Hurry! Amazon just knocked $300 off this Alienware 34-inch QD-OLED curved gaming monitor

Alienware AW3423DWF
(Image credit: Future)

The Alienware 34 QD-OLED gaming monitor is a killer high-speed curved monitor, and right now you can get one for more than 25% off at Amazon.

That's significant because the Alienware AW3423DW is on sale for $889 at Amazon, which knocks over $300 off the price of this gorgeous display. The QD-OLED panel itself delivers crisp, speedy visuals at up to 175Hz with support for HDR, so it's great for playing games or watching movies. It's also available on Dell's website for the same price, if you'd prefer an alternative to ordering from Amazon.

Alienware 34" QD-OLED Gaming Monitor: was $1,299 now $889 @ Amazon
This beautiful display is a great curved gaming monitor, and at this price it's a killer deal. In our Alienware 34 QD-OLED gaming monitor review we celebrated the beautiful QD-OLED panel, high refresh rate (175Hz over DisplayPort or 100Hz via HDMI), elegant design and easy-to-use interface. Just be aware that this monitor has no HDMI 2.1 ports (so no support for 120Hz or variable refresh rate if you plug your gaming console in) and takes up a lot of space on your desk.
Price check: $889 @ Dell

Alienware 34" QD-OLED Gaming Monitor: was $1,299 now $889 @ Amazon
This beautiful display is a great curved gaming monitor, and at this price it's a killer deal. In our Alienware 34 QD-OLED gaming monitor review we celebrated the beautiful QD-OLED panel, high refresh rate (175Hz over DisplayPort or 100Hz via HDMI), elegant design and easy-to-use interface. Just be aware that this monitor has no HDMI 2.1 ports (so no support for 120Hz or variable refresh rate if you plug your gaming console in) and takes up a lot of space on your desk.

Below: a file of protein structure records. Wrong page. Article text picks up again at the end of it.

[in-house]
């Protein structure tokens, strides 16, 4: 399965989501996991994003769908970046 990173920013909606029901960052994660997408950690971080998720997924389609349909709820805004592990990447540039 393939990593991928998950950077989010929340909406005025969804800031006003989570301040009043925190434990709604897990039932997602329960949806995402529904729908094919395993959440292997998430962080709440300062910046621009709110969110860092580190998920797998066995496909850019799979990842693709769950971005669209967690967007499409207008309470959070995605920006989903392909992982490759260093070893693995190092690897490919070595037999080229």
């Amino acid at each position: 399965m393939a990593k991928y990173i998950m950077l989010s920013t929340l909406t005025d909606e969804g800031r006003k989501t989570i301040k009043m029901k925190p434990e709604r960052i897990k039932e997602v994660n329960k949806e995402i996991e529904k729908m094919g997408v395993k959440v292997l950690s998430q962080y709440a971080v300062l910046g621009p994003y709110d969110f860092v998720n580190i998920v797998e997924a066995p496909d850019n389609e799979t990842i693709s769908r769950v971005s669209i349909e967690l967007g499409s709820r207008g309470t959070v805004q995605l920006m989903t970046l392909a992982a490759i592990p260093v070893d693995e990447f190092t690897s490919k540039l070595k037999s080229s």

Price check: $889 @ Dell

This beautiful monitor makes games look great on its 34-inch QD-OLED panel (check out our what is QD-OLED explainer for more details) with an 1800R curve mounted to a simple V-shaped stand. It's an elegant yet easy-to-assemble design, which I love — you just pop the display into the appropriate mounting bracket on the stand and you're good to go, no tools required.

Alienware 34 Curved QD-OLED Gaming Monitor on a desk showing a game being played

(Image credit: Future)

It also comes with a VESA mount adapter, which you will need screws to use, and in my personal experience it can be tricky to mount this display to a monitor arm or wall mount because the monitor's mount is in a recessed area on the rear, which can be tricky to slide onto a mount. Not impossible mind you (I've got an Alienware 32 QD-OLED monitor mounted to my monitor arm as I type this), just tricky and worth knowing if you plan to mount one of these on your own.

You should also know this monitor doesn't have built-in speakers, so you'll want either a pair of the best headphones you can buy or some decent speakers when gaming. And while it has plenty of ports, including 4 USB-C ports, a DisplayPort and 2 HDMI ports, they're just HDMI 2.0 ports. That's fine for basic monitors, but without HDMI 2.1 ports this monitor will not support the advanced features of some devices, like the 120Hz refresh rate and variable refresh rate support offered on the PS5 and Xbox Series X.

But if you plan to do a lot of PC gaming and need a great curved monitor for your setup, you could do a lot worse than this beautiful QD-OLED panel. While this new low price may be the new standard for this display, as it's since been superseded by the slightly more capable (and nearly identical) Alienware AW3423DWF QD-OLED. But since the biggest difference between that $999 display and this slightly older $889 model is the upgrade from HDMI 2.0 to HDMI 2.1, you can save yourself a cool $110 if you don't care about HDMI 2.1 by opting for this slightly older Alienware AW3423DW QD-OLED monitor.

Alex Wawro

Alex Wawro is a lifelong tech and games enthusiast with more than a decade of experience covering both for outlets like Game Developer, Black Hat, and PC World magazine. A lifelong PC builder, he currently serves as a senior editor at Tom's Guide covering all things computing, from laptops and desktops to keyboards and mice.